through out the 1960s and 1970s.
His favourite Sri Lankan musician was the great C.T.Fernando who thrilled the Sri Lankan crowds with 'Sinhala Pop'
one of Sumith's perenial favourite was Piyumehi Panibothi
by C.T.Fernando who had a wonderful voice.Sumith and his friends loved to sing a few of CT's songs on an evening as
the sunset over Colombo. He also sang one of CT's hits Ambili Mame
to put his little grand-daughter Thrishana to bed. (If you would like to hear a string of CT Fernando's hits on this
website please click on the CT Fernando photograph below and it will take you to the Sinhala Jukebox website)
D.B.Kappagoda writing in the Daily Mirror in Sri Lanka observed:
'Cyril Tudor Fernando showed signs of becoming a great singer from his
formative period, which began in 1946. It was in that period he joined Radio Ceylon as a singer when he was auditioned by
Prof. Ratnajankar who was invited to grade one singer.
His popularity rose up with "Pinsinduwanne" in which he addressed children
to spare bird's without causing any harm. The manner in which he sang this song touched the hearts and minds of the listeners.
It was an appeal to young and old.
He sang the thoughts of a bird who built a nest with its beak bringing
twigs by bits and pieces. The music that accompanied his rendering was essentially western in style. The use of simple words
with a catchy tune remained in one's mind for sometime.
The scintillating music with the slow rhythmic movements of his voice
was his style of singing. The words were written by R.N.H. Perera and the song became an instant hit.
CT was born in the pioneering city Moratuwa on January 28, 1921 at Kadalana.
He received his education at St. Mary's College Nawalapitiya as his father was working in Nawalapitiya at that time. CT participated
in school dramas, joined the church choir in Moratuwa and showed his ability as a promising singer.
In 1952 he became a professional singer and recorded his songs under HMV
label for Cargills Company who were Agent for the HMV company then. Some of the songs recorded on HMV label were 'Pinsiduwanne',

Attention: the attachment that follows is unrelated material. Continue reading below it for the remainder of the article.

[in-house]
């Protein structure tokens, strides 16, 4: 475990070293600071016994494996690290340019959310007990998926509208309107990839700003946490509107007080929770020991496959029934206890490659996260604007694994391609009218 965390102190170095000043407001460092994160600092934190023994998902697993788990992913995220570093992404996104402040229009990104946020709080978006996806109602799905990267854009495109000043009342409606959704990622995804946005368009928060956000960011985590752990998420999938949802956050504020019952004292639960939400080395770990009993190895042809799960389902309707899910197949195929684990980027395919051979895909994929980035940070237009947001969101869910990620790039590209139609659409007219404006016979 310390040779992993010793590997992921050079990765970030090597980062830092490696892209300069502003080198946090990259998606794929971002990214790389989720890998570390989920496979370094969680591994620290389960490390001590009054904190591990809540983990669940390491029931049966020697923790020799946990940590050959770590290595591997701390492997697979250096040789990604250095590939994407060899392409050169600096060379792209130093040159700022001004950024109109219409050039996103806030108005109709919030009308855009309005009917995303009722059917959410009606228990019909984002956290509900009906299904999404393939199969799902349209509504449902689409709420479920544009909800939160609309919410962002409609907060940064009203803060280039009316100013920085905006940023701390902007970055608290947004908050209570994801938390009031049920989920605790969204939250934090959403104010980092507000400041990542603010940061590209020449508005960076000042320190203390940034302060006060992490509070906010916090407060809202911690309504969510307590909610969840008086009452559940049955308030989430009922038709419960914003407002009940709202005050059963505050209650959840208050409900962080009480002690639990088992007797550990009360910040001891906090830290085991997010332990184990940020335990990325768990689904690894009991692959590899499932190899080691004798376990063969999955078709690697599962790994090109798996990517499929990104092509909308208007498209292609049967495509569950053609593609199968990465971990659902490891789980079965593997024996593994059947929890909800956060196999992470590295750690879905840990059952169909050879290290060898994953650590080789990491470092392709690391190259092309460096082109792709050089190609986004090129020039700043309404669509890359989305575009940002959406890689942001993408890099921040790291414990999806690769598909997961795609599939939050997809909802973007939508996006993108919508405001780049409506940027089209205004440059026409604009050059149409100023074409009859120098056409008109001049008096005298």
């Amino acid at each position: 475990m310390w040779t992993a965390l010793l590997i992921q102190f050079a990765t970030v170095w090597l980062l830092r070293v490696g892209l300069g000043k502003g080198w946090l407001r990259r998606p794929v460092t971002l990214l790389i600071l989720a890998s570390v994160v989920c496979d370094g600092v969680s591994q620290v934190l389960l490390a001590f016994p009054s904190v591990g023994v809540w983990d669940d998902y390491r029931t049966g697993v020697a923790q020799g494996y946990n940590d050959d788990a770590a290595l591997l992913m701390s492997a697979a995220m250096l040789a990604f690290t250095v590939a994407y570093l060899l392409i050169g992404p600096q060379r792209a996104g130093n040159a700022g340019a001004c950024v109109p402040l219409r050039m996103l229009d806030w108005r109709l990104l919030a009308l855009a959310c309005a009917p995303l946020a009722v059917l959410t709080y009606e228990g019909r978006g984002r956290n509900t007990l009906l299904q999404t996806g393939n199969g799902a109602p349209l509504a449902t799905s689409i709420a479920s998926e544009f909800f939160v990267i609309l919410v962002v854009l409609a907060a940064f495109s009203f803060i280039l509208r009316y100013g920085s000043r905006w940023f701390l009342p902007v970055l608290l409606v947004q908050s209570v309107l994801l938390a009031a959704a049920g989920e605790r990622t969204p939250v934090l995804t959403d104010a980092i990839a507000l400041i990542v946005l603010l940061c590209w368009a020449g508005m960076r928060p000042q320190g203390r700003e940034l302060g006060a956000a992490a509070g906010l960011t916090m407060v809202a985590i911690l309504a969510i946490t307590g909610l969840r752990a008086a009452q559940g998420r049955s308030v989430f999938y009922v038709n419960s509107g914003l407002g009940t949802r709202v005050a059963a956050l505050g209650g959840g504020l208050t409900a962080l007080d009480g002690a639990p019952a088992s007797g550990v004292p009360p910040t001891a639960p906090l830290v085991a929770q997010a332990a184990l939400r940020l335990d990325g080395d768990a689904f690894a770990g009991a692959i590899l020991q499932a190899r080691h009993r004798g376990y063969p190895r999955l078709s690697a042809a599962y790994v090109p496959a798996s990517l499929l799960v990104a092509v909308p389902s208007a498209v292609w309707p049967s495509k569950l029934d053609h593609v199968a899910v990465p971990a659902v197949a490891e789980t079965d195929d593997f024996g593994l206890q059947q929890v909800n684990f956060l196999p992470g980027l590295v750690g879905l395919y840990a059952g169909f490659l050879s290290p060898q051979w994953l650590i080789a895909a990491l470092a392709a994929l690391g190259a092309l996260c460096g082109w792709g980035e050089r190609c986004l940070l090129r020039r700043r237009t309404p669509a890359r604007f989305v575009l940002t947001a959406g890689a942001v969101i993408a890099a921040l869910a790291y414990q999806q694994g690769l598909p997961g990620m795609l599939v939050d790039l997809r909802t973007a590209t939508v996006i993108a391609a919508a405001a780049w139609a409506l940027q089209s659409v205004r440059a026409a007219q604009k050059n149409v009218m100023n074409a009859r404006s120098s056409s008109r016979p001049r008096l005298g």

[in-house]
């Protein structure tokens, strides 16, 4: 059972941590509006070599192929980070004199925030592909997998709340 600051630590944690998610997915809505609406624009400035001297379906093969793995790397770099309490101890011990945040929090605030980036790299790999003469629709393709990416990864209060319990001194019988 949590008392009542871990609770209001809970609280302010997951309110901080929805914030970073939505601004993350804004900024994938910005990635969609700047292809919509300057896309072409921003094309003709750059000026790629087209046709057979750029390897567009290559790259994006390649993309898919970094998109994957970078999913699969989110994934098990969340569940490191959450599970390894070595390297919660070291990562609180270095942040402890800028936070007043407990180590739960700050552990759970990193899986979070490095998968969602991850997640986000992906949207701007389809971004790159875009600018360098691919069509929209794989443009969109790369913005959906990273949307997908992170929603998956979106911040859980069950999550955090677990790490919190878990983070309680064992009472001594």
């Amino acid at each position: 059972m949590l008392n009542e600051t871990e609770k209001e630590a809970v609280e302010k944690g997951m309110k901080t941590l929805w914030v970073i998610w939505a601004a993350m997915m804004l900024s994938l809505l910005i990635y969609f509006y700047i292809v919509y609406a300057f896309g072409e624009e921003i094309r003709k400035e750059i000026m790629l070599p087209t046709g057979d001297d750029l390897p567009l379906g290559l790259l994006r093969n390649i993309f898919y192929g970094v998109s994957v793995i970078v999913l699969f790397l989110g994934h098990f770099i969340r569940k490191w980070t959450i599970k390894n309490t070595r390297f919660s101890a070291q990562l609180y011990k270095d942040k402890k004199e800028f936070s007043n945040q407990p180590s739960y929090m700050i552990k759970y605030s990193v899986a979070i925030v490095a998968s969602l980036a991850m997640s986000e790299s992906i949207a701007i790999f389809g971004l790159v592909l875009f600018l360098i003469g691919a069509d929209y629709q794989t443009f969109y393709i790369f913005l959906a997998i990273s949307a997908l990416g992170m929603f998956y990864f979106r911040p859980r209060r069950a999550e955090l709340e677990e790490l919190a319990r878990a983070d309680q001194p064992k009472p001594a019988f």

'Suwanda Rosa', 'Bara Bage', 'Ambilimame', 'Lo Ada Ninde', 'Gilimale Taruwa', 'Kimada Sumihiriye', 'Amba Ruk' and 'Bilinda
Before long CT's songs became popular and they were relayed over radio
daily. From 1949 to 1950 and he was rated as the most sought after singer in the country.
His second recording was a LP which was released under the label titled.
The Golden Voice of C.T. Fernando for Lewis Brown Company. His Columbia record included compositions by Lalith S. Maithripala,
Karunaratna Abeysekara, Sarath Wimalaweera and Wimaladasa Perera.
CT sang with Rukmani Devi in 'Pun Sanda Hinahenne' and also with Latha
Walpola, 'Selalihini Kovul Handa' which became popular no sooner than they sang together. These song are in demand even now
for gigs, for functions and leisure trips.
In the course of his singing career as a vocalist, CT created a trend
in Sinhala music. He freely used the guitar, accordian and violin that made Sinhala music rich by deviating from the usual
so-called oriental music set to Hindi melodies.
He did not imitate, instead he evolved an innovation style of singing,
slow with effortless tempo which reached a high pitch lifting up the listener's mind to a world of enchantment.
His contemporaries Sunil Santha, Ananda Samarakoon, Amaradeva, Mohideen
Baig, H.R. Jothipala, Dharmadasa Walpola enriched Sinhala music during the period. But CT kept the rhythm and beat going for
any get together. His choice of simple themes based on love, nature, beauty and life around him created romantic feelings.
There was imagery, which created the mood to appreciate what was beautiful
in life and enjoy it even to this day....'
Sumith enjoyed the lyrics of the legendary Karunaratne Abeysekera - he loved the Sinhala cinema too - Gamini Fonseka,
Rukmani Devi and the old actors and actresses of Ceylon who were classy performers on stage and screen in Colombo.
The Wickramasinghe Family enjoyed listening to the radio, going to the Cinema to watch wonderful movies like Gone
With the Wind, Hatari and the Sound of Music, a family outing to a Chinese Hotel for a slap up Chinese Meal on payday, a stroll
down Galle Face Green in Colombo. These were the joys of family life. Sumith used to speak about 'Gone with the Wind' a story
from the American Civil War highlighting the love-hate relationship between the hot tempered Southern Belle Scarlet O'Hara
(Vivien Leigh) and the questionable, rebellious, Rhett Butler (Clark Gable). The film was directed by Victor Fleming.
Although Sumith was 4 when it was released he saw the film many years later - it left a lasting impresion on him.